For a recent article on the WTO food aid negotiations, click here.
The debate on food aid in the agriculture talks is getting interesting beyond the substantive economic issue of the extent to which ostensibly benevolent food aid can/does cause "commercial displacement" in aid-recipient countries. It is becoming, in potentia, another interface between the WTO and non-WTO international organizations. A key question is who decides that a state actually needs aid even if such aid might formally violate agricultural subsidy disciplines. Following African/LDC state proposals, the ag negotiations chairperson, Amb. Crawford Falconer, has circulated a paper, available here, according to which:
"9. [...] it might be possible, as a first step, to provide for the following:
Food aid transactions shall be exempt from the provisions of [...], where such aid is provided in response to an emergency appeal from:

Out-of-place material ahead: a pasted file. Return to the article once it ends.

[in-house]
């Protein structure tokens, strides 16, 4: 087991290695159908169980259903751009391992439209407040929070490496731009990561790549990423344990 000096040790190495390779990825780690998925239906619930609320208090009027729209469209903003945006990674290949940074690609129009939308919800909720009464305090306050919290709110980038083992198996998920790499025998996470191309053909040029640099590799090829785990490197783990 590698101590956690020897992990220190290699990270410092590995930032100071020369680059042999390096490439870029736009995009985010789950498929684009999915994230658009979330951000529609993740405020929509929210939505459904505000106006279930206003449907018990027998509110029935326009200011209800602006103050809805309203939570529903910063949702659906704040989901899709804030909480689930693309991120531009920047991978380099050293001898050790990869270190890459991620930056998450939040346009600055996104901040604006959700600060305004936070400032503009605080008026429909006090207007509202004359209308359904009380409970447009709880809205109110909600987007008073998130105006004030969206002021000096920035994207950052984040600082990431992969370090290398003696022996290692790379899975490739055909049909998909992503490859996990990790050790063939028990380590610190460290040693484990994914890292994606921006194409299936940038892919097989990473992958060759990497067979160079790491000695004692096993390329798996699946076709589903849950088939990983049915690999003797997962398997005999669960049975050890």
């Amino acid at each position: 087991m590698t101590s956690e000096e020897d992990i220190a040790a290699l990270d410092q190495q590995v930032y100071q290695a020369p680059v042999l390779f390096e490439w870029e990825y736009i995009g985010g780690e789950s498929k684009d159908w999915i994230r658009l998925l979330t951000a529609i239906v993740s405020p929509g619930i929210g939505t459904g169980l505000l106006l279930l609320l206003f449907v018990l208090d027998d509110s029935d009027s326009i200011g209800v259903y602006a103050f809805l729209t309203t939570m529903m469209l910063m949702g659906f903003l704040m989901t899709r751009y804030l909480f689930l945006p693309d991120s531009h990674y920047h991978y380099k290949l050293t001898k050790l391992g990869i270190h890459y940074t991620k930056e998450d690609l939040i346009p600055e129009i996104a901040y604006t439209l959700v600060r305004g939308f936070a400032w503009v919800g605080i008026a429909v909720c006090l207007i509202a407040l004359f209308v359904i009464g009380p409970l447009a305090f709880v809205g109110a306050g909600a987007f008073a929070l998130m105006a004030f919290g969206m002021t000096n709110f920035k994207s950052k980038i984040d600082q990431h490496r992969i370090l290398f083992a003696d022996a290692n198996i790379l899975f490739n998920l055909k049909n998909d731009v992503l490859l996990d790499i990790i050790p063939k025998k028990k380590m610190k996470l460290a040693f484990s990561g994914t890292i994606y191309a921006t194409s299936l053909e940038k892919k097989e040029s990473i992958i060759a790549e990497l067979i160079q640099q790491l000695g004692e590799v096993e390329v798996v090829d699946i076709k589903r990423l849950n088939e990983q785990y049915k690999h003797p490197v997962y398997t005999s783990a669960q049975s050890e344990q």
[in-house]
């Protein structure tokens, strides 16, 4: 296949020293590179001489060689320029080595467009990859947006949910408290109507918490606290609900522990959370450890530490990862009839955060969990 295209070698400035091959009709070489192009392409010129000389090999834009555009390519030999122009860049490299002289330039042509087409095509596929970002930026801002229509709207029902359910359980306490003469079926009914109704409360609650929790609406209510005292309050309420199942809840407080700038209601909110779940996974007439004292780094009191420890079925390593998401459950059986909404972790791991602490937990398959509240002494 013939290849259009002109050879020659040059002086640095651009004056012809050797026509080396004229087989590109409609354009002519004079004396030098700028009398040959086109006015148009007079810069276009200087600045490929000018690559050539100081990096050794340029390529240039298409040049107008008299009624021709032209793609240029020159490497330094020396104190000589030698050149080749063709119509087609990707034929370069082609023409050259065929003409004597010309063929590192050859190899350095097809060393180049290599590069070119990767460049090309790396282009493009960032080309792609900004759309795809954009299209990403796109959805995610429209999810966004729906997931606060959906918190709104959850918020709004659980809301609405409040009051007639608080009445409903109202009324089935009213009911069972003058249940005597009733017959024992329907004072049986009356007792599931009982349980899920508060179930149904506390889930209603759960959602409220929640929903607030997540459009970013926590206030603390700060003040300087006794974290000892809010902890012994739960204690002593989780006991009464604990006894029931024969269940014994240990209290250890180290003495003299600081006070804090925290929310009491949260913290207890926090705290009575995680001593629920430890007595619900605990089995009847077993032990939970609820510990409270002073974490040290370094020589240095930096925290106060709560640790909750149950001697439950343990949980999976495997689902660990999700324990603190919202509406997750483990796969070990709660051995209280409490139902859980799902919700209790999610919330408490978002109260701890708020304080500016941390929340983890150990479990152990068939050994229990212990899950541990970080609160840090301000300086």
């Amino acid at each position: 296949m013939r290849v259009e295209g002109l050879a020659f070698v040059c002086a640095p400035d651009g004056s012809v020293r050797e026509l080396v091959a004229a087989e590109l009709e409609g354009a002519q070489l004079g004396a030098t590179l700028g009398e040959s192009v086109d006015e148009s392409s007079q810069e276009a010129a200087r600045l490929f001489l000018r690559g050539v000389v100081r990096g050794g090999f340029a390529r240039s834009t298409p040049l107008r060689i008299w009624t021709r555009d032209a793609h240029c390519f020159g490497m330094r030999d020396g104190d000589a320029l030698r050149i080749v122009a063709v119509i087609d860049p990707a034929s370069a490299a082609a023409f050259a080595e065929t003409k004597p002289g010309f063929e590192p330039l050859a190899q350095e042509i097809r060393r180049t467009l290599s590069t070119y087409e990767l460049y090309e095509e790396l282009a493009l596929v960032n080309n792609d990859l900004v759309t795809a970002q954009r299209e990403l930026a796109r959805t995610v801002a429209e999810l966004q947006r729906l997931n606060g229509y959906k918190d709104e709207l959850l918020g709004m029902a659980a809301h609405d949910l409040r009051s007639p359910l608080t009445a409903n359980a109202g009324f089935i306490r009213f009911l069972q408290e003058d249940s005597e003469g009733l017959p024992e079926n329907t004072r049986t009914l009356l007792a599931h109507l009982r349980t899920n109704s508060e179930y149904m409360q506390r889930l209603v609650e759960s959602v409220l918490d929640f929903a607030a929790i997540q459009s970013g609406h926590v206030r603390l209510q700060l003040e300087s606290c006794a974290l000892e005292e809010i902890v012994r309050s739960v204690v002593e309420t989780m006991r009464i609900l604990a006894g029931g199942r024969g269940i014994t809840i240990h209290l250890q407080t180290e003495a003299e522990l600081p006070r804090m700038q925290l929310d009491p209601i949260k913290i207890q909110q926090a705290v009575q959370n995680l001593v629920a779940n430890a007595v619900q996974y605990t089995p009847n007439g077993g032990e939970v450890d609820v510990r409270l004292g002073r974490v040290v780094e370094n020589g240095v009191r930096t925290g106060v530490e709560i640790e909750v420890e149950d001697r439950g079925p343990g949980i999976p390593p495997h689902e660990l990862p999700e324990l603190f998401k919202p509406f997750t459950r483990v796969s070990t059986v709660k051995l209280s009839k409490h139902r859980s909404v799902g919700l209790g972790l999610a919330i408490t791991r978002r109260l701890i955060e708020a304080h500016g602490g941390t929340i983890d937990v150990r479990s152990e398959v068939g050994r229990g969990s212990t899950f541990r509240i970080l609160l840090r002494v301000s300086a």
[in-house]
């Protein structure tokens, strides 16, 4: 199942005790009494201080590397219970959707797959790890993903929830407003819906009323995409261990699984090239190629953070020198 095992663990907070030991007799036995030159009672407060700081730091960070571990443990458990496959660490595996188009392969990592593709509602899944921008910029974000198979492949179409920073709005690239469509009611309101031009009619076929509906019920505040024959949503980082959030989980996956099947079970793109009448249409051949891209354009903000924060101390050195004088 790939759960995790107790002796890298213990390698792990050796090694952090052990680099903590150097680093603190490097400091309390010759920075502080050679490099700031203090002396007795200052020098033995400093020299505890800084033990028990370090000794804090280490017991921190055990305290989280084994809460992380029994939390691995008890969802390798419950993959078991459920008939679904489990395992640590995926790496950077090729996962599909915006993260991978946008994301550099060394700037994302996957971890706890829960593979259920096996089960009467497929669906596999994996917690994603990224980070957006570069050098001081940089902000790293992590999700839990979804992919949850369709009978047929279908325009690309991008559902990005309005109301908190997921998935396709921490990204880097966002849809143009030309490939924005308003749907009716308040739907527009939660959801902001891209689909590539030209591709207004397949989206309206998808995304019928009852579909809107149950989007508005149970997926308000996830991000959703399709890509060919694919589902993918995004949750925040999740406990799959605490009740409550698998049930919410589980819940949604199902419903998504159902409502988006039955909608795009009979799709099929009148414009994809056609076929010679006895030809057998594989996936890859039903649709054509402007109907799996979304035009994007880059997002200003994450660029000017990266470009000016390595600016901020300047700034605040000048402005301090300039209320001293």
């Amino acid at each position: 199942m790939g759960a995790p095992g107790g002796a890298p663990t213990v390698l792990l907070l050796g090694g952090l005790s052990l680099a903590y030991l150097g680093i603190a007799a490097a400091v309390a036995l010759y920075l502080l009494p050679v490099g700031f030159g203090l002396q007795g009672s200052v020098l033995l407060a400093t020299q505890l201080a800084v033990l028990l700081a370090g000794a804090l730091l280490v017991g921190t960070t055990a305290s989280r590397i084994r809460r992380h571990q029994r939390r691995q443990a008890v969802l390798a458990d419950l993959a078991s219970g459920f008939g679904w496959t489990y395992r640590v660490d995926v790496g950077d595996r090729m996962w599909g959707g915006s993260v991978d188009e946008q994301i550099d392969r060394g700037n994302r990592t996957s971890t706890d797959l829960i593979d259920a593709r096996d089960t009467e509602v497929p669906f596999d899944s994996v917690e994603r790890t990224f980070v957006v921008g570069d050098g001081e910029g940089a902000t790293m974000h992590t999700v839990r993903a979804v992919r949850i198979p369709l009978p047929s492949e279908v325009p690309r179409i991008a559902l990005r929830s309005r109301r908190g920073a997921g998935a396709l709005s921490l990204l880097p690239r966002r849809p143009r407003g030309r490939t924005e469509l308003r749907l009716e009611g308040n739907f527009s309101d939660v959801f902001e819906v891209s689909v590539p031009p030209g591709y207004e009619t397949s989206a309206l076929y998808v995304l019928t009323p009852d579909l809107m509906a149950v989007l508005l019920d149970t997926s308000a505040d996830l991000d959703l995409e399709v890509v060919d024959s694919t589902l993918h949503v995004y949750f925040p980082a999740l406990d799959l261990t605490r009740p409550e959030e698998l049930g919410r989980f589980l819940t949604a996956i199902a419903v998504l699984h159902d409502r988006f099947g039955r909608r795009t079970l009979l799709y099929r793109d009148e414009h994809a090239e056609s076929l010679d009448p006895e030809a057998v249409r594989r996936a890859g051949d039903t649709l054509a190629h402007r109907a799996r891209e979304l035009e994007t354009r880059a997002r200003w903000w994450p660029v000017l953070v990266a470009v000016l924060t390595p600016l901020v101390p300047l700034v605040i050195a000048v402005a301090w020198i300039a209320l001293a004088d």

(i)a relevant United Nations agency, the United Nations Consolidated Appeals Process, the International Committee of the Red Cross or the International Federation of Red Cross and Red Crescent Societies.
10. In principle, it would seem to be sensible also to accept the judgement of reputable and responsible international intergovernmental bodies.The issue would then resolve itself down to a more narrowly technical one of ensuring a reliable technical description, but without over-negotiating this.
11.But would it be necessary to confine this "trigger" standard only to purely intergovernmental bodies? This, at the moment, seems to be the view of some delegations. It cannot be denied, of course, that there are non-governmental and private institutions that have real repute in the field, albeit that there may be a view that it is unlikely that the relevant intergovernmental bodies are going to have, or at least very often, a differing view from these private or non-governmental bodies. But, bearing that in mind, is it warranted to have a blanket opposition to an appeal from them as representing an appropriate trigger in its own right?